Daily Bible Verse Reading for Today: Ezekiel 21:1–22:31


Reading for Today:

Ezekiel 21:1–22:31
Psalm 126:1-6
Proverbs 28:23
Hebrews 10:1-39
Notes:

Ezekiel 21:27 Until He comes. The 3-fold mention of “overthrown” expresses the severest degree of unsettled and chaotic conditions. Israel was to experience severe instability and even the kingly privilege will not be Israel’s again until the Messiah comes, “to whom it rightly belongs,” or “whose right it is” (Gen. 49:10). God will give the kingship to Him (Jer. 23:5–8), the greater “David” (Ezek. 37:24). His “right” is that perfect combination of priestly and royal offices (Heb. 5–7).

Ezekiel 22:30 So I sought for a man. Ezekiel and Jeremiah were faithful, but apart from them God sought a man capable of advocacy for Israel when its sin had gone so far. But no one could lead the people to repentance and draw the nation back from the brink of the judgment that came in 586 B.C. (Jer. 7:26, 36; 19:15). Only God’s Messiah, God Himself, will have the character and the credentials sufficient to do what no man can do, intercede for Israel (Is. 59:16–19; 63:5; Rev. 5). He was rejected by them in His earthly ministry, so the effects of this judgment continue today, until they turn to Him in faith (Zech. 12:10; 13:1).

Hebrews 10:20 new. In Greek, this word originally meant “newly slain,” but was understood as “recent” when the epistle was written. The way is new because the covenant is new. It is not a way provided by the Levitical system. living way. Though it is the path of eternal life, it was not opened by Christ’s sinless life—it required His death. The Hebrews were invited to embark on this way which is characterized by the eternal life of the Son of God who loved them and gave Himself for them (John 14:6; Gal. 2:20). The Christian faith was known as “the Way” among the Jews of Jerusalem (Acts 9:2), as well as among the Gentiles (Acts 19:23).Those receiving this epistle understood quite clearly that the writer was inviting them to become Christians—to join those who had been persecuted for their faith. True believers in their midst were even then suffering persecution, and those who had not committed themselves to the Way were asked to become targets of the same persecution.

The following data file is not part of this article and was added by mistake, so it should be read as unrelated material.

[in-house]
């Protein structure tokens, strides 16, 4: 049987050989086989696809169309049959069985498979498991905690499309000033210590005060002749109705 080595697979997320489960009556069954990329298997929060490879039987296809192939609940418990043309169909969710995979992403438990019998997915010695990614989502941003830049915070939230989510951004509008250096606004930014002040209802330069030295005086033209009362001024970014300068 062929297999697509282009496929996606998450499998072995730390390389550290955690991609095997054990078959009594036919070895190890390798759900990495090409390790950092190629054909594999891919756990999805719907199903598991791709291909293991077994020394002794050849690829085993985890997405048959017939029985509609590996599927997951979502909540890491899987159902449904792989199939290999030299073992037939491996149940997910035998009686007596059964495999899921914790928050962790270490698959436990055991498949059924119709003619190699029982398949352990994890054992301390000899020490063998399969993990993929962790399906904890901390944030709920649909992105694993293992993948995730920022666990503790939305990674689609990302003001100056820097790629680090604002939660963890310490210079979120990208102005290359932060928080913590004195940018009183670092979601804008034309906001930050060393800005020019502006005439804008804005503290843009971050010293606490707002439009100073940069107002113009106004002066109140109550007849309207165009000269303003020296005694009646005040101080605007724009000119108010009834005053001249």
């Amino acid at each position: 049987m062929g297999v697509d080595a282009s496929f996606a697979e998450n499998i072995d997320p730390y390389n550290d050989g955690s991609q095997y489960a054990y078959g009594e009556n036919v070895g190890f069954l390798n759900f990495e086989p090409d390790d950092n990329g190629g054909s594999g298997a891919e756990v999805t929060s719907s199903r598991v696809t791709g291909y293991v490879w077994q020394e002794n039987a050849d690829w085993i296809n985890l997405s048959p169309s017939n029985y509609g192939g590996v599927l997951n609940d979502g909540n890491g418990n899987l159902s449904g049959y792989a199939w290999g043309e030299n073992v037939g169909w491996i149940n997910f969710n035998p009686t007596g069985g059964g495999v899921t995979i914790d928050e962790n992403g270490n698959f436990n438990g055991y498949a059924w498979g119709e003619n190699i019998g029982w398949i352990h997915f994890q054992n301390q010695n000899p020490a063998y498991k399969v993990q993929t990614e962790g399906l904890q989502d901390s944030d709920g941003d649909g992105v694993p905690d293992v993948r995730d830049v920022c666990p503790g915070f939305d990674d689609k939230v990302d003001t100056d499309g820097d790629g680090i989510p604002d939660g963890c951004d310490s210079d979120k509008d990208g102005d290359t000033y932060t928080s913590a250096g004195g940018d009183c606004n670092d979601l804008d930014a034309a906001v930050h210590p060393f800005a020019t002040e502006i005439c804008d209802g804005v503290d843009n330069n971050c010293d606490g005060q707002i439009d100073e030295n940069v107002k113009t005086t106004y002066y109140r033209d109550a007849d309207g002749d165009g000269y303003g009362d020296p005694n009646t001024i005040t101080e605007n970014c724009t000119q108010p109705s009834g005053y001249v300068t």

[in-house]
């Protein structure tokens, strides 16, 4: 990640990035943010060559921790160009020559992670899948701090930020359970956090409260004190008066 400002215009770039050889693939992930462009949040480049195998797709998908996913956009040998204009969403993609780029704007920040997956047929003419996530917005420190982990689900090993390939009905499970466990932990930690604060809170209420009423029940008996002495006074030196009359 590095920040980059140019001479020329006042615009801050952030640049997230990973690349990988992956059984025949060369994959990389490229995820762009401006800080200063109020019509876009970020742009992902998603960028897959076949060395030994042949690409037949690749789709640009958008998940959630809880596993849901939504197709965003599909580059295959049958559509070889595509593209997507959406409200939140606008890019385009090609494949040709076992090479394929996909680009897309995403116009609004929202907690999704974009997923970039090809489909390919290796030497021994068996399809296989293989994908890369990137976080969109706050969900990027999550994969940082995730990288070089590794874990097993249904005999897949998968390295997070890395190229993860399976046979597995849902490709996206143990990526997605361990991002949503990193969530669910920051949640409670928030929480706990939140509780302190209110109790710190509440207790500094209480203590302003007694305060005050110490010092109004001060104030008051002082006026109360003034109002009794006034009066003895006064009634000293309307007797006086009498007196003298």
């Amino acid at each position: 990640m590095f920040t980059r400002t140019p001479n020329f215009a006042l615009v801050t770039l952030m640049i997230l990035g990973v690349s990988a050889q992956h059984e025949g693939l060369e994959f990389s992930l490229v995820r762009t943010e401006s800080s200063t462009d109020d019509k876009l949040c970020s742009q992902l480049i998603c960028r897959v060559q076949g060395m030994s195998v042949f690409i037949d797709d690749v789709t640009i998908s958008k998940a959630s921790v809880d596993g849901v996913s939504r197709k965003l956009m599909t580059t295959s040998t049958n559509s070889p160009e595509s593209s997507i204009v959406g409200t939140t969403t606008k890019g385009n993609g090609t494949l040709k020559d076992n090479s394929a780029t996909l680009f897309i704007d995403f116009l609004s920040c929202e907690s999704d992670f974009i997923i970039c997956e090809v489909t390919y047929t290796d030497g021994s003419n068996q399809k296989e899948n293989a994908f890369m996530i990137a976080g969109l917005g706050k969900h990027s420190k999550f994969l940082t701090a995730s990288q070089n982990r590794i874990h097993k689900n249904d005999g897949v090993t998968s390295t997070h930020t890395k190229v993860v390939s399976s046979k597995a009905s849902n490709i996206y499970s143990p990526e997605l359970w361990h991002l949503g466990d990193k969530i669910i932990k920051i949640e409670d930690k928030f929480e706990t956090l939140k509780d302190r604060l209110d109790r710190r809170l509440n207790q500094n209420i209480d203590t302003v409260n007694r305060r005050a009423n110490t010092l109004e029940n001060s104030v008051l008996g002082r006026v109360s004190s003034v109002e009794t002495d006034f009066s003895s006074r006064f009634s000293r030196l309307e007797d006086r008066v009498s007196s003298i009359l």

DAY 15: How do we draw near to God?
“Let us draw near with a true heart”(Heb. 10:22). Based on what had been written, this was the heart of the invitation to those in the assembly who had not come to Christ. The same invitation is found in the first New Testament book to be written (James 4:8), where James reveals the corollary of drawing near to God: God will draw near to you. Asaph taught that it is a good thing to draw near to God (Ps. 73:28). The full restoration of Israel to God’s blessing is dependent upon their drawing near to Him (Jer. 30:18–22). In other words, it is an eschatological invitation coming to them in “these last days” (Heb. 1:2). This verse describes the prerequisites for entering the presence of God (Ps. 15): sincerity, security, salvation, and sanctification. The Greek term behind “true” carries the ideas of being sincere, genuine, and without ulterior motive (Jer. 24:7; Matt. 15:8). This one thing these particular Hebrews lacked: genuine commitment to Christ.

“In full assurance of faith.” Utter confidence in the promises of God is intended by the phrase. Such confidence will result in heartfelt assurance or security which will allow them to persevere through the coming trials. This is the first of a familiar triad: faith, hope (v. 23), and love (v. 24). “Having our hearts sprinkled…with pure water.” The imagery in this verse is taken from the sacrificial ceremonies of the Old Covenant, where blood was sprinkled as a sign of cleansing, and the priests were continually washing themselves and the sacred vessels in basins of clear water. The “washing with pure water” does not refer to Christian baptism, but to the Holy Spirit’s purifying one’s life by means of the Word of God (Eph. 5:25,26; Titus 3:5). This is purely a New Covenant picture (Jer. 31:33; Ezek. 36:25, 26).

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